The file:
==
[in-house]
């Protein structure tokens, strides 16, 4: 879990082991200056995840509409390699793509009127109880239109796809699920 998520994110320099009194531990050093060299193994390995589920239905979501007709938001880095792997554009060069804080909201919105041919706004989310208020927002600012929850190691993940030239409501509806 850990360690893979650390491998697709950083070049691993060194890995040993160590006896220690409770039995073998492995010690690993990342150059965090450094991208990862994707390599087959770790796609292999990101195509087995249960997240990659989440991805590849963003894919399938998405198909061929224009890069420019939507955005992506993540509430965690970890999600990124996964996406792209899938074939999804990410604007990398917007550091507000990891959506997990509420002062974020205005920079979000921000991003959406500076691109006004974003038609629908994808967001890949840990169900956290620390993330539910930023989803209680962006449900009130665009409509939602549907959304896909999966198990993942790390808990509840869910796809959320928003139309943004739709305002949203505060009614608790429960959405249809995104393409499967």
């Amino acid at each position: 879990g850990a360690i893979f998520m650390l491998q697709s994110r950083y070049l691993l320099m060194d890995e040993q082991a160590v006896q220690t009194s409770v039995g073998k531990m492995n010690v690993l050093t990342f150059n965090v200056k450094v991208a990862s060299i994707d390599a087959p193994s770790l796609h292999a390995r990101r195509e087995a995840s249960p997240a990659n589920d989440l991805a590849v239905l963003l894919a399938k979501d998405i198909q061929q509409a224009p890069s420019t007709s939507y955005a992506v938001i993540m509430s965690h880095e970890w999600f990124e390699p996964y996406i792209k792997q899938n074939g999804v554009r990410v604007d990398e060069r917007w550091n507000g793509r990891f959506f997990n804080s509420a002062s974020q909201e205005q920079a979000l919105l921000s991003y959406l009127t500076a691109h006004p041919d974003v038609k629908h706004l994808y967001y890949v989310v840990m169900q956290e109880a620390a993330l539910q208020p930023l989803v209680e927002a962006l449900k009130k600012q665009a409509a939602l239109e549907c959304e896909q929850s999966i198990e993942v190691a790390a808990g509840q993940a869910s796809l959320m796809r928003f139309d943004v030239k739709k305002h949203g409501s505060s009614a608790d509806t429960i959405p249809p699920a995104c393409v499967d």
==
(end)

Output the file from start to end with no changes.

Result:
[in-house]
């Protein structure tokens, strides 16, 4: 879990082991200056995840509409390699793509009127109880239109796809699920 998520994110320099009194531990050093060299193994390995589920239905979501007709938001880095792997554009060069804080909201919105041919706004989310208020927002600012929850190691993940030239409501509806 850990360690893979650390491998697709950083070049691993060194890995040993160590006896220690409770039995073998492995010690690993990342150059965090450094991208990862994707390599087959770790796609292999990101195509087995249960997240990659989440991805590849963003894919399938998405198909061929224009890069420019939507955005992506993540509430965690970890999600990124996964996406792209899938074939999804990410604007990398917007550091507000990891959506997990509420002062974020205005920079979000921000991003959406500076691109006004974003038609629908994808967001890949840990169900956290620390993330539910930023989803209680962006449900009130665009409509939602549907959304896909999966198990993942790390808990509840869910796809959320928003139309943004739709305002949203505060009614608790429960959405249809995104393409499967």
């Amino acid at each position: 879990g850990a360690i893979f998520m650390l491998q697709s994110r950083y070049l691993l320099m060194d890995e040993q082991a160590v006896q220690t009194s409770v039995g073998k531990m492995n010690v690993l050093t990342f150059n965090v200056k450094v991208a990862s060299i994707d390599a087959p193994s770790l796609h292999a390995r990101r195509e087995a995840s249960p997240a990659n589920d989440l991805a590849v239905l963003l894919a399938k979501d998405i198909q061929q509409a224009p890069s420019t007709s939507y955005a992506v938001i993540m509430s965690h880095e970890w999600f990124e390699p996964y996406i792209k792997q899938n074939g999804v554009r990410v604007d990398e060069r917007w550091n507000g793509r990891f959506f997990n804080s509420a002062s974020q909201e205005q920079a979000l919105l921000s991003y959406l009127t500076a691109h006004p041919d974003v038609k629908h706004l994808y967001y890949v989310v840990m169900q956290e109880a620390a993330l539910q208020p930023l989803v209680e927002a962006l449900k009130k600012q665009a409509a939602l239109e549907c959304e896909q929850s999966i198990e993942v190691a790390a808990g509840q993940a869910s796809l959320m796809r928003f139309d943004v030239k739709k305002h949203g409501s505060s009614a608790d509806t429960i959405p249809p699920a995104c393409v499967d």